Abel kills Kua-kó and runs to the enemy tribe, sounding the alarm. Days later he returns. All his Indian friends are dead. He finds the giant tree burned, and collects Rima's ashes in a pot. Trekking homeward, despondent and hallucinating, Abel is helped by Indians and Christians until he reaches the sea, sane and healthy again. Now an old man, his only ambition is to be buried with Rima's ashes. Reflecting back, he believes neither God nor man can forgive his sins, but that gentle Rima would, provided he has forgiven himself.
Hudson based Rima and her lost tribe on persistent rumours about a tribe of white people who lived in the mountains. Temple paintings often showed light-skinned people, and Spanish Conquistadors were at first thought to be gods. Green Mansions also features some cryptozoological concepts such as Curupita Curupira and Didi purportedly representing giant apes unknown by science.
Many authors of the time also recounted "lost worlds" and "lost tribes", the most successful being H. Rider Haggard, Edgar Rice Burroughs and Robert E. Howard. Hudson's book has endured as literature because of its evocative and lyrical prose, and his naturalist's keen vision of the jungle.
Rima also exemplifies the "natural man", a philosophical notion put forth by Jean-Jacques Rousseau and others, that someone raised away from corrupting civilisation would be naturally pure of heart and attuned to their environment. Tarzan, raised by apes, and Mowgli, raised by wolves, are Rima's literary cousins.
In the Classics Illustrated comic book adaptation, the editor says, "We also feel that Hudson wants to tell us in this story that, long before this present meat-eating and destructive race took over all the world, there was a race of beings on the earth – beautiful, innocent, and bird-like, who lived in peace with nature and themselves, and of whom Rima and her mother were the last".
The title may spring from the Bible quote "In my Father's house are many mansions" (John 14:2), implying the pristine forest is a natural and sacred cathedral.
The plot of the book resembles that in Hudson's earlier novel A Crystal Age.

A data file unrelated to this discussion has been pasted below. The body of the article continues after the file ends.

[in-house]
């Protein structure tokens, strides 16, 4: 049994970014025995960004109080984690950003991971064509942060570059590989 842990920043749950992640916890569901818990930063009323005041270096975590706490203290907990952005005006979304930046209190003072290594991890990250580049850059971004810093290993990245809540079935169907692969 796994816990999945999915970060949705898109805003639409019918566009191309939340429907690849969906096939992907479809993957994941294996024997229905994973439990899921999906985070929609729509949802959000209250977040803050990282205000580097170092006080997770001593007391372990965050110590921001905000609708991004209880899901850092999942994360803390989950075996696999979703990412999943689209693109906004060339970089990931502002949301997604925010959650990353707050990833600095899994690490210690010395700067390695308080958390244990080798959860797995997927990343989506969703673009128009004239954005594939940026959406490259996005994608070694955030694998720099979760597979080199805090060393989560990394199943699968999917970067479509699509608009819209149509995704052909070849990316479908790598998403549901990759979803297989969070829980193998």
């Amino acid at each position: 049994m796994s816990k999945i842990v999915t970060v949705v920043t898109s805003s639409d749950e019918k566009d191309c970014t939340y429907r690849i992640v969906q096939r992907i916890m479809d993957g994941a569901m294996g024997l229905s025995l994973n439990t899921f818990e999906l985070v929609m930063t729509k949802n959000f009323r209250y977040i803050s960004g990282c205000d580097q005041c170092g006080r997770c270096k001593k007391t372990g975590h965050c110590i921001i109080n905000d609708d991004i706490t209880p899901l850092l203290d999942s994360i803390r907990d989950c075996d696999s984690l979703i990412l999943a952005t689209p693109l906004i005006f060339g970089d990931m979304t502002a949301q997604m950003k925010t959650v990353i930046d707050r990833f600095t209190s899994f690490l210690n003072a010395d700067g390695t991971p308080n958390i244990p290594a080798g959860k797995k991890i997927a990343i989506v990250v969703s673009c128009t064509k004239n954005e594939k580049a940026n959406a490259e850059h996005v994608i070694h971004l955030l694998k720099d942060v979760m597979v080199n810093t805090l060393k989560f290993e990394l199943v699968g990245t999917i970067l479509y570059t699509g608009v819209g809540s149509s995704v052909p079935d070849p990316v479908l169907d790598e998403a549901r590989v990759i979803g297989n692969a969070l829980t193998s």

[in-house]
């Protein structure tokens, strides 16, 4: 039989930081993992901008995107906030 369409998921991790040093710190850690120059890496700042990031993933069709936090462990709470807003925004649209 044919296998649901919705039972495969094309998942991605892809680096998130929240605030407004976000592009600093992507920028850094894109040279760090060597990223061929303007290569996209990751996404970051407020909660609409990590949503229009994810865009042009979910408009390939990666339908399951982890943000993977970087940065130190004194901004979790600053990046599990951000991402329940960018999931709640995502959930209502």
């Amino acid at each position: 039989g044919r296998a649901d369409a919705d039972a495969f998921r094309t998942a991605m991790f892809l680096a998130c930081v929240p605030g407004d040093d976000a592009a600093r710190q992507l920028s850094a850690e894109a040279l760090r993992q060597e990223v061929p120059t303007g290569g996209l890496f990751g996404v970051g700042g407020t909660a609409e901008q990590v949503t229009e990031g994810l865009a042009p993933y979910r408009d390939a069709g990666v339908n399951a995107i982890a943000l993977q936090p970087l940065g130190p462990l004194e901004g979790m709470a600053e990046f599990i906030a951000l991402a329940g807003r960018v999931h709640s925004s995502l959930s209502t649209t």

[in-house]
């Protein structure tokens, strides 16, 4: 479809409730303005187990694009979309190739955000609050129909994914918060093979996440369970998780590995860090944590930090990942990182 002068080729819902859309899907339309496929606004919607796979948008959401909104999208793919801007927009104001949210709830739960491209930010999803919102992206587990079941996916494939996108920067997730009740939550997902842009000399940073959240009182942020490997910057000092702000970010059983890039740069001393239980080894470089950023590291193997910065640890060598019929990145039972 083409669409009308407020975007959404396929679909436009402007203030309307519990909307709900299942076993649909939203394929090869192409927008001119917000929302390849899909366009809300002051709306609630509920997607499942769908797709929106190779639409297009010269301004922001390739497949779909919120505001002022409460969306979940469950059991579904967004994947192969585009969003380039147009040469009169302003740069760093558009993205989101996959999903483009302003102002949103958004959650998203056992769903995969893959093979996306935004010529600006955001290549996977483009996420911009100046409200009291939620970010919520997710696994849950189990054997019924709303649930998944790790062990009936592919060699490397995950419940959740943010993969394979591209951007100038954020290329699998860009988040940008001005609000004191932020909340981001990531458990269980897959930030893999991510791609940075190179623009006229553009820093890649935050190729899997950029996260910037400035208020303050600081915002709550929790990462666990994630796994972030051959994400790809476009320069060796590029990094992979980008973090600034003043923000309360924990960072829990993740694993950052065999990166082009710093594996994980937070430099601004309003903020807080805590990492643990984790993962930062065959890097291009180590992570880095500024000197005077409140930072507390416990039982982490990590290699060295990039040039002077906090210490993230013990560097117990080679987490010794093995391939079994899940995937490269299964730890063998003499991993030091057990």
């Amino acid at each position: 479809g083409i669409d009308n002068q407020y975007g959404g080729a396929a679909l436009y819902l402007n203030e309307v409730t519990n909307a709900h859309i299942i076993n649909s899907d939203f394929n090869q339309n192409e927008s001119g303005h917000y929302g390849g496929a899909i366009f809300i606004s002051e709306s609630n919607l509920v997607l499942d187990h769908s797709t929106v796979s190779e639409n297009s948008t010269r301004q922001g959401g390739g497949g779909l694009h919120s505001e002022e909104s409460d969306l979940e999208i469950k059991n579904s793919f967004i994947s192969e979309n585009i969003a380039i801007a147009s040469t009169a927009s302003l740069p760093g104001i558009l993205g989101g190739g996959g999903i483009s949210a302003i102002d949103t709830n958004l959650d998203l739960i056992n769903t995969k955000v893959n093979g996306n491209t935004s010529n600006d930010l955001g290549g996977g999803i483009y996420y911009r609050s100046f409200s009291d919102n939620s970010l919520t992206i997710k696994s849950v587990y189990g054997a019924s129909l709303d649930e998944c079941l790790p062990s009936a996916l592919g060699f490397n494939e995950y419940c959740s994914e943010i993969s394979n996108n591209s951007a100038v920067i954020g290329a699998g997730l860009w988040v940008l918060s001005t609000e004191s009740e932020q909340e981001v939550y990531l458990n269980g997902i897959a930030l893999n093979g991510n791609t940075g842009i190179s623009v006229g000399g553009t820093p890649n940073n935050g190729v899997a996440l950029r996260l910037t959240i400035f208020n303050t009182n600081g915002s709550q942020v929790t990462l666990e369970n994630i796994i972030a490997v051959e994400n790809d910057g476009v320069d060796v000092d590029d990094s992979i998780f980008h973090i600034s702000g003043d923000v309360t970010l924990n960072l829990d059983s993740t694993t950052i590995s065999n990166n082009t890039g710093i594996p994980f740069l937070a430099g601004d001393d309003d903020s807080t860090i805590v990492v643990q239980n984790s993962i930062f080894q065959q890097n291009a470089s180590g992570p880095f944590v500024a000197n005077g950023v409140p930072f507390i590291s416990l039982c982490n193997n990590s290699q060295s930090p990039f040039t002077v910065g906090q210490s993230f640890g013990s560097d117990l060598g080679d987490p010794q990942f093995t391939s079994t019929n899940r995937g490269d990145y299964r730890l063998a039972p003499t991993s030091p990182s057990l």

The book was originally published in 1904. A new edition of this book published in the United States in 1912 with a foreword by John Galsworthy. It was one of the first books published by Alfred A. Knopf and their first bestseller. The book went through nine printings by 1919 and had sold over 20,000 copies. This also created interest in Hudson's other titles.
Film, TV, theatrical and comic book adaptations
In 1937, Louis Gruenberg (1884–1964) composed a radio opera Green Mansions, which used a musical saw in the score.
In 1951, Gilberton Publishing released a comic book adaptation of Green Mansions as issue number 90 in their Classics Illustrated series. Direct quotes from the novel were used. In this adaptation Rima is blonde. The art was by Alex Blum, who drew many other issues of the Classics Illustrated series.
In 1959, the book was adapted into a movie, also entitled Green Mansions, starring Audrey Hepburn as Rima, with Anthony Perkins as Abel. The film, which was directed by Hepburn's husband, Mel Ferrer, was a critical and box office failure.
In the early 1970s, one of the more unusual adaptations of Green Mansions occurred when DC Comics launched the comic book Rima the Jungle Girl, featuring the title character recast as a Sheena-like action hero. This version of the character later appeared on the animated TV series Super Friends.
Rima the Jungle Girl returned to the DC Universe in a new pulp-era comic debuting in 2010 entitled First Wave. Rima was portrayed as a South American native with piercings and tattoos, who didn't speak, but communicated in bird-like whistles. Plying a big knife and a panther, she helped Doc Savage's assistant Johnny Littlejohn, then disappeared back into the forest.
In her 1973 story "The Girl Who Was Plugged In", James T. Tiptree's character Paul Isham III finds inspiration from the novel to abduct and rescue a beautiful but ill-fated young girl—unknown to him, an advertising puppet operated by a deformed pilot—named Delphi, who Isham identifies with Rima.